The Sunday Poem: Jim Fish. . .The Hissing Of The Ether


At one time

Nothing rippled

The stillness

And the silence

Of a clear summer afternoon

In the remote limestone canyons

Of West Texas

Except for the sounds of the landscape itself


The flap of the wings of a passing raven

The rustle of a lizard in dry grass

The buzz of cicadas


And the rare rippling of these sounds

By a modulating wave

The cosmic disturbance

Of an exceptionally large solar flare

Spreading across the landscape

A new ripple

With an insidious nature


Appeared in early 1940s


Under perfect atmospheric conditions

The transmission of Radio Station WGN

Broadcast at 50,000 watts from Chicago

Would bounce off the ionosphere

And briefly flood the canyons

Of West Texas

With its 720 kHz signal


In 1947

Radio Station XERF

With its 250,000-watt transmitter

Sitting in Ciudad Acuña

Across the Rio Grande from Del Rio

Added a continuous 1570 kHz disturbance


The silence

Of the clear summer afternoons

In the remote limestone canyons

Of West Texas



Around the same time

Airplanes started passing regularly overhead


With perfectly good intentions

The Rural Electrification Administration

Started stringing power lines across the landscape

Adding another constant hum


And now

At scattered production sites

Natural gas screams thru orifices


Trucks lumber down asphalt roads

All-terrain vehicles rip

Across the landscape


The omnificent signals

Of global positioning satellites



WiFi hotspots


Cell phones assault the senses


The remote limestone canyons

Of West Texas


For the stillness

And the silence

Of a clear summer afternoon



Jim's poems are verbal photographs of land, sky, sights and sounds, critters that roam the landscapes, and the ever-changing light.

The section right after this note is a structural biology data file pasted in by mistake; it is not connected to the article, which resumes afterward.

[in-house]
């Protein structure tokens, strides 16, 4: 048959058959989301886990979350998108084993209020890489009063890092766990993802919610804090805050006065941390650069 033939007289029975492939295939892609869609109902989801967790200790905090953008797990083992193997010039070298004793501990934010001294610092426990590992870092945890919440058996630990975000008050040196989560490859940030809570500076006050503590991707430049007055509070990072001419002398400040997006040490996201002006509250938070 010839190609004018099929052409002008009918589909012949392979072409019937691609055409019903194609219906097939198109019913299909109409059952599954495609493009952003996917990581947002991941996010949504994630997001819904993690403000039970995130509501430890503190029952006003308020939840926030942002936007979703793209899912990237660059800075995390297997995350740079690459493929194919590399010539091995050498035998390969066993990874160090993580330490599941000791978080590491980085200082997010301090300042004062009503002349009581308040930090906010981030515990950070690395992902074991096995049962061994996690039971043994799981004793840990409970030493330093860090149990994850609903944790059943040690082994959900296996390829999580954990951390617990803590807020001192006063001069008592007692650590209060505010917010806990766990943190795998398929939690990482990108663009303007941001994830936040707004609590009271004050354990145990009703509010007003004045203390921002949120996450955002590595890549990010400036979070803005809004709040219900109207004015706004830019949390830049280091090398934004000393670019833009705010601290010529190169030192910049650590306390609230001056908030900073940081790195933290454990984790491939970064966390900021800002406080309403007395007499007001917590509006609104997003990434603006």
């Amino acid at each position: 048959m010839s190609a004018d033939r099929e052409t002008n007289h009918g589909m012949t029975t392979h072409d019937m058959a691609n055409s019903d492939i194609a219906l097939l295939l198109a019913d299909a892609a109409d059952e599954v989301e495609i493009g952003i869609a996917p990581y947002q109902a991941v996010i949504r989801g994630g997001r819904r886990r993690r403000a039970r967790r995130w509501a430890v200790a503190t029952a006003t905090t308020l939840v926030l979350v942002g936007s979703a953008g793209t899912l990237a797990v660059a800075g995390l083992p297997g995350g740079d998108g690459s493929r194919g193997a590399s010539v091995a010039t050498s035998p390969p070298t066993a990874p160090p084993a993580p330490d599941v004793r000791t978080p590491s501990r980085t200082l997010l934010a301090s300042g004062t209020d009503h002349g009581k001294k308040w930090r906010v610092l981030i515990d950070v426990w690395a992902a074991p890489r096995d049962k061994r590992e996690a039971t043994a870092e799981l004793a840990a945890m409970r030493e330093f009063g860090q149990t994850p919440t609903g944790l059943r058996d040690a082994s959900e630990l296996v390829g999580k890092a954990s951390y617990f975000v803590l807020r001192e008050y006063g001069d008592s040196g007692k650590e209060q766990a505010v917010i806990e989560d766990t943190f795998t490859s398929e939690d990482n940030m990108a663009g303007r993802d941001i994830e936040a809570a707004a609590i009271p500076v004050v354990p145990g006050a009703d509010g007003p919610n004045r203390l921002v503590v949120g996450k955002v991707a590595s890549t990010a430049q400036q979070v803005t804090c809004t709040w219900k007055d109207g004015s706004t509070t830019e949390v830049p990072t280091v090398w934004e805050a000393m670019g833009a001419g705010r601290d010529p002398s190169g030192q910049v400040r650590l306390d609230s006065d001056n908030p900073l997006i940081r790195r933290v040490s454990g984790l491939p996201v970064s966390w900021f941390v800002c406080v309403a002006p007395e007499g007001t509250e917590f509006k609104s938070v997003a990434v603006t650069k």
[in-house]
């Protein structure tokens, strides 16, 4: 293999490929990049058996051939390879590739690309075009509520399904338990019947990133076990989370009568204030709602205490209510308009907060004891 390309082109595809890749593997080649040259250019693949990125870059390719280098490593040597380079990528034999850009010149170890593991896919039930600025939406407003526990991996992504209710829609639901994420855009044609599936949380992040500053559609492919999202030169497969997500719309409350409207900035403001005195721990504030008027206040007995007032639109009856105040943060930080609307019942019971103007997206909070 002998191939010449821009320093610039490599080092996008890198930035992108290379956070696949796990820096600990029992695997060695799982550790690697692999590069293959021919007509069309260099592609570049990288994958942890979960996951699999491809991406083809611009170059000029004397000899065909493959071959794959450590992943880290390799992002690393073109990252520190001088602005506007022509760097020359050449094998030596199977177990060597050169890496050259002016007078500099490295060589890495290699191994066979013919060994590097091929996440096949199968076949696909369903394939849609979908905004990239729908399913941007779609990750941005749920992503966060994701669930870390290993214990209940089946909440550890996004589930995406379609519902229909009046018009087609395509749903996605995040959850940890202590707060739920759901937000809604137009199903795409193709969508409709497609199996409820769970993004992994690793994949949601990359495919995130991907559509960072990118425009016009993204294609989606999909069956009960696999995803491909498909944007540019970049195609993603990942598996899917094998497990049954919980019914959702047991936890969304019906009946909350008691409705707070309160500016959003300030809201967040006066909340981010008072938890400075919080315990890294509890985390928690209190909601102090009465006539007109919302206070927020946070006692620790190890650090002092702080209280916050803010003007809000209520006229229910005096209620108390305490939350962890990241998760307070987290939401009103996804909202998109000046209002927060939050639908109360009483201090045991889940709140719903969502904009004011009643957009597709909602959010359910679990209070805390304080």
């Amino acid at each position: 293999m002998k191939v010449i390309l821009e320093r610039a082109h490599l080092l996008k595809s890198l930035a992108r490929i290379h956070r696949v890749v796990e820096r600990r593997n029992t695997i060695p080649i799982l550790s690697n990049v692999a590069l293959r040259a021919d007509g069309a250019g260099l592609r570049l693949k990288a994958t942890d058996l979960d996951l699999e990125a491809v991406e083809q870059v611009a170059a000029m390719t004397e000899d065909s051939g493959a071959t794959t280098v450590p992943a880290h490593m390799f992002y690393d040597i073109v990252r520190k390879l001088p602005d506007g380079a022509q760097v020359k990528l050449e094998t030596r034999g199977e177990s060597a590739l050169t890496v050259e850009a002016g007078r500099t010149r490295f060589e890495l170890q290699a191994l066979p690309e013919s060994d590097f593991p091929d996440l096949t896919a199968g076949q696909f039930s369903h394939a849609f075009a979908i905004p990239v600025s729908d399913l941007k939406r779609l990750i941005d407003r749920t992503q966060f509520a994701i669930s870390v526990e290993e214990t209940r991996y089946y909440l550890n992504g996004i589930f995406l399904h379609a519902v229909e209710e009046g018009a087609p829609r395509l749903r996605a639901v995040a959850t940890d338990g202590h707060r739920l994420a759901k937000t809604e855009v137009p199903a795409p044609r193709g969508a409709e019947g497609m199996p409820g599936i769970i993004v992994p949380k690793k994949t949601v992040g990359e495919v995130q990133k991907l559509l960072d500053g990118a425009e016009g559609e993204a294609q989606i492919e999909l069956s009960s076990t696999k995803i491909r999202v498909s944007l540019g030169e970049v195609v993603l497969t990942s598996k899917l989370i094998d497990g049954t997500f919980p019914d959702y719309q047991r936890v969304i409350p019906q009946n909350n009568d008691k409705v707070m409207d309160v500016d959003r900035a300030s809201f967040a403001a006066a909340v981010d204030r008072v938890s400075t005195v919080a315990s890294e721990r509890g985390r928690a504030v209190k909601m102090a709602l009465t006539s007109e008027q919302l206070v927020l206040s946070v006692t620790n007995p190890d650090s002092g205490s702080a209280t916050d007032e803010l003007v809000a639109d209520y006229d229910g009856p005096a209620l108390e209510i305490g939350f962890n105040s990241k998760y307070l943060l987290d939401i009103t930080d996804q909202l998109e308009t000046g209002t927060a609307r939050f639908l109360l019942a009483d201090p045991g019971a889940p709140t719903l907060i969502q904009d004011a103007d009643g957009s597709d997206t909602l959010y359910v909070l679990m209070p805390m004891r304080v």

He shares with us the historic village of Placitas, the Sandia Mountains, Ojito Wilderness, Taos Ski Valley, the canyons of the Gallina people northwest of the Jemez Mountains, the coast of Northern California, and the ranch in West Texas where he grew up, halfway between Del Rio and Sonora.


Throughout Songs of the Landscape, his fourth book of poetry, he "dances from one side of his brain to the other, from the observations of an artist to the explanations of the underlying scientific principles."


In addition to writing, Jim Fish sculpts wood and is the winemaker at Anasazi Fields Winery. His longstanding interest in poetry made starting the Duende Poetry Series possible 9 years ago. Jim's energy and the beautiful space he has built for his winery business provide us with a place for voices of poetry to be heard 4 or more times a year.

Larry Goodell

Note: The 2013 New Mexico-Arizona Book Awards includes titles from our friends at Beatlick Press and Mercury/HeartLink Press. Congratulations!

Digital alert: here's what can be done to bring original poetry to us. Amazing! The Emily Dickinson Archive comes alive.

Do tell your friends to look for poetry here every Sunday and link to the poem when you can. Poetry submissions are welcome.  Email

Views: 436

Comment by Dee Cohen on September 22, 2013 at 6:56am

Yes, a lovely description of the sights and sounds that disturb the natural environment. But hey, I'm thankful for what we have compared to other areas...Dee

Comment by Margaret Randall on September 22, 2013 at 8:02am

Jim, what an evocative poem. I love the juxtaposition of natural and imposed sounds. As moving as your sculptures. Thank you.

Comment by Izquierdo on September 22, 2013 at 9:53am

I like being taken back through snippets of history, especially focused on the Southwest. Thanks. I wonder if that Acuña station was the one that loudly proclaimed the Second Coming to New Mexicans. i was young, and can't remember the call letters.

Comment by cc on September 22, 2013 at 6:18pm

Jim Fish poems rock.

So glad they are here - Ditch Rider - Thanks.

Jim - thanks for interpreting this change in a lifetime, in the natural world everywhere now.


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